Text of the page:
Why Did Scott Pilgrim Tank?

The Expendables was the top grossing movie over the weekend, raking in $35 million, and beating out Eat Pray Love‘s $23.7 million. The Other Guys finished at third, with $18 million, followed by Inception at $11.4 million and, somewhat astonishingly, Scott Pilgrim vs. The World at $10.5 million. The results have caused some to scratch their heads, while others have reacted with the fury of an aging FOX News anchor just a few steak dinners short of a myocardial infarction.

Scott Pilgrim‘s box office failure over the weekend has little to do with Jeffrey Wells‘s deranged dichotomy of “the rank-and-file” warring with “the elite geek-dweeb set” — an impractical characterization that one expects from a paranoid schizophrenic looking for a few magic beans that will grow a tin foil vine. But it was evident from some of the film’s early reviews that the old reactionary guard — which included the hysterical Wells and the frumpy David Edelstein — were going to trash the movie for its audacious syntax — namely, the very visual language that allowed Kick-Ass to make nearly $20 million in its opening weekend back in April.

I don’t think the lackluster business had much to do with Michael Cera. But it’s worth observing that Cera has yet to prop up a phenomenally successful Hollywood movie on his presence alone. He’s found commercial success as a supporting character, although Nick and Norah’s Infinite Playlist, a $10 million movie that grossed $33.5 million, might qualify as a modest success. But when one considers that Scott Pilgrim‘s budget was closer to $100 million, the decision to use Superbad/Juno momentum as a selling point wasn’t terribly wise. Cera, assuming audiences haven’t tired of him by now, will probably be just fine if he can figure out a way to reinvent his one-note Williamsburg hipster schtick and keep his acting roles confined to second bananas. The man lacks leading man gravitas, and now has the commercial track record to prove it.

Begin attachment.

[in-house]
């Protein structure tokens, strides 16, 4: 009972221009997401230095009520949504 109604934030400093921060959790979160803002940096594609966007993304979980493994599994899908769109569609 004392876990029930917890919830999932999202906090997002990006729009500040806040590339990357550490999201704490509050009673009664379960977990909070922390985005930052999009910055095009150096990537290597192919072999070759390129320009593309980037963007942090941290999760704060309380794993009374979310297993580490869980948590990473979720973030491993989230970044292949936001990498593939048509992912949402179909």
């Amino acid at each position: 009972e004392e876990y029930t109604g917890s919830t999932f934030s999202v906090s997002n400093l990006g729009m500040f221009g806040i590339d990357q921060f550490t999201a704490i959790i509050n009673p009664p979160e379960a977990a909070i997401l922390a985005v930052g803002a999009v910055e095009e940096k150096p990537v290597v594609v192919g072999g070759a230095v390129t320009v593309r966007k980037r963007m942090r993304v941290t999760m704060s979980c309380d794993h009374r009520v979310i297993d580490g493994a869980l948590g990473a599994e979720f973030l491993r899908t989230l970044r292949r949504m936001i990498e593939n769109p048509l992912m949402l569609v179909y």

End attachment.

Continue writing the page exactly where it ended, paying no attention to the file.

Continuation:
On the other hand, it’s possible that Cera can’t entirely be blamed for Scott Pilgrim‘s failure. One only needs to look at the moronic marketing quacks who pushed this movie as if they were lame ducks. Not only did the film’s bright red poster do everything possible to occlude Cera’s presence in the movie, but it failed to communicate what the movie was about. The “epic of epic epicness” tagline tells someone in the dark nothing at all about Scott Pilgrim. And you have to wonder how much money some Universal wordsmith was paid to whip up such anti-commercial inanity.

The first big mistake made by Universal — and there were many — was in failing to market this as a quirky date movie that a young couple might agree upon. (Or perhaps not. Abigail Nussbaum has offered a provocative post suggesting that Scott Pilgrim is misogynistic.)